At 1:50 p.m. on September 7, screen and stage actor Christopher Walken sat in the driver’s seat of his black Cadillac Seville sedan, in a parking space on the street in front of his second residence, a ground-floor apartment on West 80th Street. He was wearing a black T-shirt and faded black cotton pants with an elastic waistband. A pair of tortoise-shell reading glasses hung from his shirt.
He entered his apartment, a duplex that is mostly utilized by his wife of over 30 years, Georgianne, who works in Manhattan as a casting agent. To the right, in the spacious living room, were two enormous canvases painted by his good friend, Julian Schnabel. To the left, with a breakfast nook looking out onto West 80th Street, was the kitchen. Pottery bowls with chopped vegetables–zucchini, summer squash, and onion–sat on the counter, above which, on a shelf, was an old cigar box painted with the word “Smile” next to a photograph of a cute cat, who, he explained, crestfallen, succumbed to “that feline leukemia.” In the corner, near a telephone was a black-and-white print of Jerry Lewis, doing his signature drinking-glass-in-the-mouth bit, taken at the Tony Awards.
Christopher Walken crushed a whole bulb of garlic with alarming force on the countertop, as though he were performing CPR, and began chopping the garlic with a menacing-looking butcher knife. He pulled out a Lincoln Wear Ever fry pan outfitted with a blue plastic Cool Handle II, put it down on the white Whirlpool electric stove, and began rummaging through the drawers for a spatula, which he seemed unable to find.
“It’s a long time since I was cooking here,” said Christopher Walken. “My wife uses this place. She buys this stuff. I have gas in Connecticut, which is much nicer. This is hard. An electric oven isn’t bad, but a gas top is much better. In Connecticut I have an electric oven with a gas top. This is hard. I don’t know what’s going to happen. You don’t look very comfortable. Why don’t you sit down? Oh, great, I forgot to turn the burner on.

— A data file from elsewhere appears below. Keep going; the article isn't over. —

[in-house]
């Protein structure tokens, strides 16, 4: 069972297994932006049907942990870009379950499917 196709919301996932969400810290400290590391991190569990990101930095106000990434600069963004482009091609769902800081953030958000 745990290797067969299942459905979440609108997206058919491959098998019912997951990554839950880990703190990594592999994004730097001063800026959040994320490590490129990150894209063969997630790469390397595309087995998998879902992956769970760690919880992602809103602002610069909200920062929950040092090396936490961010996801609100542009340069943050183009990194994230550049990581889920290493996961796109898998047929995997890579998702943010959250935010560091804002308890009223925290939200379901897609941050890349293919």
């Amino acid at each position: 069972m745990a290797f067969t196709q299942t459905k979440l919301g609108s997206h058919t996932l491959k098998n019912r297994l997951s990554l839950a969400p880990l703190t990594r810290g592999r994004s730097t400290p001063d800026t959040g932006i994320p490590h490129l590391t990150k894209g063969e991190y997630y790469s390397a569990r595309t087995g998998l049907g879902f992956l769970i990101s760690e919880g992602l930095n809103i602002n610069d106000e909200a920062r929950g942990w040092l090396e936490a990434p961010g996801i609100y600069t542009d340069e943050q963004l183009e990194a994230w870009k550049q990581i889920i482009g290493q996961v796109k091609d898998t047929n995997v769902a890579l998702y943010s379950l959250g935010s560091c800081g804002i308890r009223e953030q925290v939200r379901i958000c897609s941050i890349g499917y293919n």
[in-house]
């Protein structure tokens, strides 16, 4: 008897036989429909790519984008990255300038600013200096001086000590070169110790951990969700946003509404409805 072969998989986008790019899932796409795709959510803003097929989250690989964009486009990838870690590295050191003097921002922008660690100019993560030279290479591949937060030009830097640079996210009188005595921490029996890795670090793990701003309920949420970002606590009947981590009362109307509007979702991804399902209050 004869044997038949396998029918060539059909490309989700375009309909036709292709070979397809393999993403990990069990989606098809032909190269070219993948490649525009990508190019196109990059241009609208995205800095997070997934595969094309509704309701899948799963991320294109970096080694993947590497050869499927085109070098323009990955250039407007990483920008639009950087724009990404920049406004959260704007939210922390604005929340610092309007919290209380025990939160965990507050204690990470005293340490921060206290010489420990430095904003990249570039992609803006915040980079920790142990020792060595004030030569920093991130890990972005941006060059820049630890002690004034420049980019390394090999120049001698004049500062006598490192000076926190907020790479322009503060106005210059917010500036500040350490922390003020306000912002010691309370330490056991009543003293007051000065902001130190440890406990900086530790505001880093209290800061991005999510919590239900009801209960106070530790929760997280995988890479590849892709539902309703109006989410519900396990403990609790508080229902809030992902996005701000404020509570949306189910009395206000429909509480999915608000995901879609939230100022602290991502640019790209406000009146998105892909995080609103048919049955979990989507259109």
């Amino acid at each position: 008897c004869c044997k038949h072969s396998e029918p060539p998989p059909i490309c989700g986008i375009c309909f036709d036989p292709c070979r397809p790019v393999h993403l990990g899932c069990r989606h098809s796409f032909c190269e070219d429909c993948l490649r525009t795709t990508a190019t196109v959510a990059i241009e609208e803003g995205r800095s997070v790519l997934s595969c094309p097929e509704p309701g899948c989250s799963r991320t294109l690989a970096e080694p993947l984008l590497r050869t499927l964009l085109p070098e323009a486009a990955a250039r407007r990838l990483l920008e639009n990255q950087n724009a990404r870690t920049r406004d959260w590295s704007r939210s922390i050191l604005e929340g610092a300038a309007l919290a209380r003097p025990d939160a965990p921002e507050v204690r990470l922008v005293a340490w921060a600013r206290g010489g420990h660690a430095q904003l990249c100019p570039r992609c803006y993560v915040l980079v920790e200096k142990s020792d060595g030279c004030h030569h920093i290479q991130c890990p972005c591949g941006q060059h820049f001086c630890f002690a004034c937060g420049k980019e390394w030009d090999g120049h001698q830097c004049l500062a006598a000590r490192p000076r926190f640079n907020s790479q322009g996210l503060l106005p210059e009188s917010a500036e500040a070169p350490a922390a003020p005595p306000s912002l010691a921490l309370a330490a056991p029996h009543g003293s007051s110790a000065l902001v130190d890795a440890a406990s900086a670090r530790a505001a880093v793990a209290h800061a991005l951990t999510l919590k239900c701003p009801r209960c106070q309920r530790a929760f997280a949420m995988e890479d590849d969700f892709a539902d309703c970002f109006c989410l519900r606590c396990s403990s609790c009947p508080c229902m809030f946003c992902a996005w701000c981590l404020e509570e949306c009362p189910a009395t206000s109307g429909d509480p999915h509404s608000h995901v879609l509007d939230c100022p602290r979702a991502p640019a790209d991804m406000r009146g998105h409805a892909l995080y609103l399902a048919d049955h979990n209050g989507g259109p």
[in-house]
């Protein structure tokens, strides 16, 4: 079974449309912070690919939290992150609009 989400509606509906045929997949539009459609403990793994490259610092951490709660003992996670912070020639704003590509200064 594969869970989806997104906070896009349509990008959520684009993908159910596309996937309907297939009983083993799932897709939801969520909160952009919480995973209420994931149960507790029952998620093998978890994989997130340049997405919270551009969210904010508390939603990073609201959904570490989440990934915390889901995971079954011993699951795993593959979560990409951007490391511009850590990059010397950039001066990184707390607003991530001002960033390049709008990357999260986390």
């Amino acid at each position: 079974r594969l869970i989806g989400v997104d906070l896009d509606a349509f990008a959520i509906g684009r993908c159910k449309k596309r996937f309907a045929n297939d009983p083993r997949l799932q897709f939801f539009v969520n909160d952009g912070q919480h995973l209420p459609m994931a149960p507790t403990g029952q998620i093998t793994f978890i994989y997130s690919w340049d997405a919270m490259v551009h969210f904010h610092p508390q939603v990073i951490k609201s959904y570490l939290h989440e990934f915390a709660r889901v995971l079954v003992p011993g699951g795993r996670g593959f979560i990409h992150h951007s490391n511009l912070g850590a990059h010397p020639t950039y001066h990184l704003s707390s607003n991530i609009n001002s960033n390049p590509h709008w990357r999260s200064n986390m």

“Cooking is like the family business. My father was a baker all his life. He comes from a big family in Germany. His father was a baker. His brothers are bakers. He came to America and opened a bakery in Queens and had it for 60 years. That’s where I came from this morning. My mother broke her hip. It’s a drag, because they live in a house and suddenly they can’t go up and down stairs.”
Christopher Walken began his first dish, Zucchini Linguine, by heating olive oil in the skillet.
“I’m putting some garlic in. New York is great for produce. Those Korean markets always have very fresh stuff.
“My brothers and I were in show business when we were kids, but we also worked in the bakery. I used to deliver cakes in a station wagon and work in the back. I was the guy that put the jelly in the doughnuts. In those days, you’d have a huge can with a plunger on it. It had these two really big needles sticking out each side. You’d take two doughnuts–they’d already be cooked–stick them on those needle things. Then you push the plunger down, and you feel them fill up. There’d usually be a little dribble of jelly on the end. Actually, it was rather sensual.”